I’m a fellow pre-attack AVM survivor. Since there were changes to this website all my profile info was lost. I won’t bore you with most of it now though. If you like I will another time.
My AVM was asymptomatic and discovered after a head-on collision. Going from 50 mph to 0 in a nano second, my face was smashed into the steering wheel and completely torn open from my right eye to the top of my head. Big mess! Head & brain trauma resulted. It was no fun at all. Once I was up and around I had a battery of tests. An MRI was performed. If you’re claustrophobic, you won’t like MRI’s. I’m not. But if you are you’re given a mild sedative to get you through.
The first doctors who reviewed the MRI images said all is fine and dandy. I wanted a second opinion for no other reason than piece of mind. I got one at Barrows Neurological Institute here in Phoenix, Arizona in the southwestern part of the U.S. They called me the next morning. The trajectory of my life was forever changed, just as yours and everyone else’s here, was.
An angiogram was ordered. Not knowing what the hell that is I went about it casually. I don’t know about now, but back then angiograms were excruciatingly painful. It confirmed the AVM in my posterior medial right parietal lobe. At the time I had been competing in Triathlons for five years and just qualified for the Ironman in Hawaii. My doctor, a cyclist, said I was lucky to have found it. It could have hemorrhaged during the open water swims and I would have sank. Or, worse, when driving and possibly injuring or killing others. It seemed there was much more bad news than good. Turns out I was wrong.
And in my ignorance and naïveté regarding matters of brain AVM’s, I’m honestly thinking, and said to my doctor, “it must be some pricey medicine to get rid of this thing, right?” Surgery never entered my mind. He responded, laughing a bit, “no, we have to go in and remove it.”
This was Fall of 1992. I was in my early 30s. Not much scares me. The prospect of brain surgery did, like I’ve never been scared before nor since. My surgeon put things in perspective though. He said, “this thing will hemorrhage one day. And if happens in your 70’s-80’s-90’s, you will wish you had surgery when you were young.” He continued and said “the long-term risks of doing nothing are far-and-away greater than the short term risks of surgery now.” I was much younger, in top physical condition, and overall in very good health. So it made perfect sense.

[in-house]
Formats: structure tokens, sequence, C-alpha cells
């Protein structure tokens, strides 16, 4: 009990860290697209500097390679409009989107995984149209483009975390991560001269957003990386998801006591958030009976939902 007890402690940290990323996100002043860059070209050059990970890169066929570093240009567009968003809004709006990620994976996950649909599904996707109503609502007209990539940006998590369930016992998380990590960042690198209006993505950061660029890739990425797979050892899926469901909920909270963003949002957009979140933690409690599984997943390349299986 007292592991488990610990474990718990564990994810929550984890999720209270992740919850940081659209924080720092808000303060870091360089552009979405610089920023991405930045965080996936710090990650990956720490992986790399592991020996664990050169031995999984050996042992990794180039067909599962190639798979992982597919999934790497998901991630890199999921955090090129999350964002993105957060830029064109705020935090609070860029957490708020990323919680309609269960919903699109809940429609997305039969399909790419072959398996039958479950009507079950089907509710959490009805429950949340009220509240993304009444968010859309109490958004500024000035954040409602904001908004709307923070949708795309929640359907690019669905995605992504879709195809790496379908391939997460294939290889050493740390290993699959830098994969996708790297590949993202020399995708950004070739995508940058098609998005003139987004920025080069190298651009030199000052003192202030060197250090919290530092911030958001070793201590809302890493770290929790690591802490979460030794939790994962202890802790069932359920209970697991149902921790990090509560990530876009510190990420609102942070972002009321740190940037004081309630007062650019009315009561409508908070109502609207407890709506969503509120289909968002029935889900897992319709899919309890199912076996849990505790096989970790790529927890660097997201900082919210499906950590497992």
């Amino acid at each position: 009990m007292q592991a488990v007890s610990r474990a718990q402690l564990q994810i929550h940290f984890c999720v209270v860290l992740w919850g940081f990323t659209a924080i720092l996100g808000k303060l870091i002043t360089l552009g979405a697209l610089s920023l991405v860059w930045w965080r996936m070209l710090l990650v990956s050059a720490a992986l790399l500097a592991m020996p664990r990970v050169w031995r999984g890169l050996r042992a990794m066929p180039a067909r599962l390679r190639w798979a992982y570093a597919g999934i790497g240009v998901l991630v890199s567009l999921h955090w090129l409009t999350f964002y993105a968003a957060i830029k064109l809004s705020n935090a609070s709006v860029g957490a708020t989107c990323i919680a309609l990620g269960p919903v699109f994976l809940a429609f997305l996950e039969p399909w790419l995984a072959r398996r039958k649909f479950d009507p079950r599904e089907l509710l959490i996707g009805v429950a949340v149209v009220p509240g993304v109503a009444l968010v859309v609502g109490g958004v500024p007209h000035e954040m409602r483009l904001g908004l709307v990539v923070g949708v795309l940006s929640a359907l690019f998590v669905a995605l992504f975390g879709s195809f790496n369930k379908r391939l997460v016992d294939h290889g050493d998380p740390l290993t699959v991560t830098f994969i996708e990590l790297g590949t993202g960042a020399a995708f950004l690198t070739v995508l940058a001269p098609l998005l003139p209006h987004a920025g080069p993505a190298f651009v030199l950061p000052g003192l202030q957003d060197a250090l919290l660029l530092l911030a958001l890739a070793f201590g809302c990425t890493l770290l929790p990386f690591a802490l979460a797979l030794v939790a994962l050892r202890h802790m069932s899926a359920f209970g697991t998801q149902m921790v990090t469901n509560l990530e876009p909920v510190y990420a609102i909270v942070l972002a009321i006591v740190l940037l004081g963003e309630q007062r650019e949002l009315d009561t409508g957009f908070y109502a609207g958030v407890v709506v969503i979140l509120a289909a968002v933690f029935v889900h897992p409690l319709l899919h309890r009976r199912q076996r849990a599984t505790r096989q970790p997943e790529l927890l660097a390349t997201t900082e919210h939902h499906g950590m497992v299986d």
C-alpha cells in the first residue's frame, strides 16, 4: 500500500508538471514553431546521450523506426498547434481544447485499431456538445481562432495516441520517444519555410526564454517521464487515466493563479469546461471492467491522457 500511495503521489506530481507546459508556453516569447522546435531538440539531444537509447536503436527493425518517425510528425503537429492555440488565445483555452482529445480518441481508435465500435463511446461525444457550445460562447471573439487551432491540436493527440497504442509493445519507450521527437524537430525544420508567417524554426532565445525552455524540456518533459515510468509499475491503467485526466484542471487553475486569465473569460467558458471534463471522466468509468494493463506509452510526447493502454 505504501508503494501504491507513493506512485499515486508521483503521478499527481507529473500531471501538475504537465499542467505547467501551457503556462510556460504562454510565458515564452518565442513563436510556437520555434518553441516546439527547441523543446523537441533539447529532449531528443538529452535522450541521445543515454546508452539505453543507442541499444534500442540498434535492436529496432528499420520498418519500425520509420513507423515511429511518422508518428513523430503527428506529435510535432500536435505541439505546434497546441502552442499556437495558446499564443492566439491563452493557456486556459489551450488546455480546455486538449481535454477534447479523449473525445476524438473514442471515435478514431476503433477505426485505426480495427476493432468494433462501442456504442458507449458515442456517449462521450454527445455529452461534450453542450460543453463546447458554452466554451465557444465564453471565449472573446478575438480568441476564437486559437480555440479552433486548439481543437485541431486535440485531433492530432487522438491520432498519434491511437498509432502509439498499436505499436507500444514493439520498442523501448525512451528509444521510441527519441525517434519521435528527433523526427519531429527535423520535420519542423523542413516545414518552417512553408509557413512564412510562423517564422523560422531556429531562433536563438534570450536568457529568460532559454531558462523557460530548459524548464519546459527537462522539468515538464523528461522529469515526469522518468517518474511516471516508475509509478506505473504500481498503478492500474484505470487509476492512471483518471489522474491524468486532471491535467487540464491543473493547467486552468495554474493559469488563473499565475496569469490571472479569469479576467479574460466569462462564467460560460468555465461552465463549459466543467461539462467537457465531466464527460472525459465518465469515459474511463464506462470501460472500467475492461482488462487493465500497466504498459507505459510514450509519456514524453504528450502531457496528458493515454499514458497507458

I had the surgery June of 1993. It sucked! And yours will too. Though the doctors said I should expect to be in the hospital a week or two, then rehab after for maybe a few weeks, that didn’t happen for me. I went under the knife early on a Thursday morning, woke up Saturday with what felt like the the combination of the worst hangover, headache, body aches, soreness, swelling, dizziness, vertigo X 1,000. But I went home Sunday! Only four days in the hospital. I was extraordinarily fortunate.
At the time my mother worked at this hospital in the records department and as a translator, for years after. She told me my “chart” was used often for the neurosurgical residents as a learning tool. Someone with my type of AVM at my age and in my physical condition, can heal quickly and get back to my former life.
Sadly my racing days ended primarily due to the neck injury from the initial accident. And it took nearly two years to fully recover from the surgery. But I have no permanent deficits other than a very slight “weakness” on my left side. By weakness I mean I got back roughly 97% of all my faculties on my left side. To better describe it, I write left-handed and I’m a drummer, and can only feel the 3% deficit when I write or play. Other than those, all is well.
Also, because I’m an active outdoors type, being much less active than before the accident and surgery was torture. But you learn to make adjustments. I went from Triathlons to mountain biking, rock climbing, hiking, and just about anything outdoors.
Just remember that recovery is like ten marathons, not a 100 meter sprint. And even though medical technologies and surgeons were very advanced back in 1993, they’re even better now!
Take comfort knowing there is good health and long active life after AVM. You’ll find thousands of us here to prove it.
Fear not DickD, you’re going to be just fine.
I believe there’s a chat feature here too. So whatever your preference. Feel free to reach out.
Hope this helps
p.s. the absolute worst part of the hospital portion of this ordeal, for me, was the foley catheter. It’s for your bladder. And I’ll just add, it doesn’t go through your ear